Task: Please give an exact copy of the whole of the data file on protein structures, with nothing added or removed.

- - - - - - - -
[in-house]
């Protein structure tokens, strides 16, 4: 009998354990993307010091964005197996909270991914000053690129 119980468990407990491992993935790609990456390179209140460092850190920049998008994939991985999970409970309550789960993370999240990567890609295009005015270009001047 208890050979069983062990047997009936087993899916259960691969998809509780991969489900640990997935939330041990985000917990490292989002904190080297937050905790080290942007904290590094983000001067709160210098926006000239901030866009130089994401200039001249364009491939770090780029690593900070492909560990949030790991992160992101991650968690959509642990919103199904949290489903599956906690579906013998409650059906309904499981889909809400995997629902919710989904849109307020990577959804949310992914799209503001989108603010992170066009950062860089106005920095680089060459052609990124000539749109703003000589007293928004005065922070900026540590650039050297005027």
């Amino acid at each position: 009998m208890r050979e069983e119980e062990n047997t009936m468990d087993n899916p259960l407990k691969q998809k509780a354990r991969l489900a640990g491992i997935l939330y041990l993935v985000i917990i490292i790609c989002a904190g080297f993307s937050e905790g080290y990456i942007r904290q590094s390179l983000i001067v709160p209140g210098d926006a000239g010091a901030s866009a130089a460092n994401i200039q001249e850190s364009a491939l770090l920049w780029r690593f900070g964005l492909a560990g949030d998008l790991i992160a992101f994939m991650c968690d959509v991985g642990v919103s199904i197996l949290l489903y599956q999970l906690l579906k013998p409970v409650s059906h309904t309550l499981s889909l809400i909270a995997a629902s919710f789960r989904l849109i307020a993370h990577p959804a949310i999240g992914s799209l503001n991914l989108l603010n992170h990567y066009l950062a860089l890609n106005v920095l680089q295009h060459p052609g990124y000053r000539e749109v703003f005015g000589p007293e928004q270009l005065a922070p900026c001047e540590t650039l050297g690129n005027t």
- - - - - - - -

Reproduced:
[in-house]
């Protein structure tokens, strides 16, 4: 009998354990993307010091964005197996909270991914000053690129 119980468990407990491992993935790609990456390179209140460092850190920049998008994939991985999970409970309550789960993370999240990567890609295009005015270009001047 208890050979069983062990047997009936087993899916259960691969998809509780991969489900640990997935939330041990985000917990490292989002904190080297937050905790080290942007904290590094983000001067709160210098926006000239901030866009130089994401200039001249364009491939770090780029690593900070492909560990949030790991992160992101991650968690959509642990919103199904949290489903599956906690579906013998409650059906309904499981889909809400995997629902919710989904849109307020990577959804949310992914799209503001989108603010992170066009950062860089106005920095680089060459052609990124000539749109703003000589007293928004005065922070900026540590650039050297005027």
């Amino acid at each position: 009998m208890r050979e069983e119980e062990n047997t009936m468990d087993n899916p259960l407990k691969q998809k509780a354990r991969l489900a640990g491992i997935l939330y041990l993935v985000i917990i490292i790609c989002a904190g080297f993307s937050e905790g080290y990456i942007r904290q590094s390179l983000i001067v709160p209140g210098d926006a000239g010091a901030s866009a130089a460092n994401i200039q001249e850190s364009a491939l770090l920049w780029r690593f900070g964005l492909a560990g949030d998008l790991i992160a992101f994939m991650c968690d959509v991985g642990v919103s199904i197996l949290l489903y599956q999970l906690l579906k013998p409970v409650s059906h309904t309550l499981s889909l809400i909270a995997a629902s919710f789960r989904l849109i307020a993370h990577p959804a949310i999240g992914s799209l503001n991914l989108l603010n992170h990567y066009l950062a860089l890609n106005v920095l680089q295009h060459p052609g990124y000053r000539e749109v703003f005015g000589p007293e928004q270009l005065a922070p900026c001047e540590t650039l050297g690129n005027t």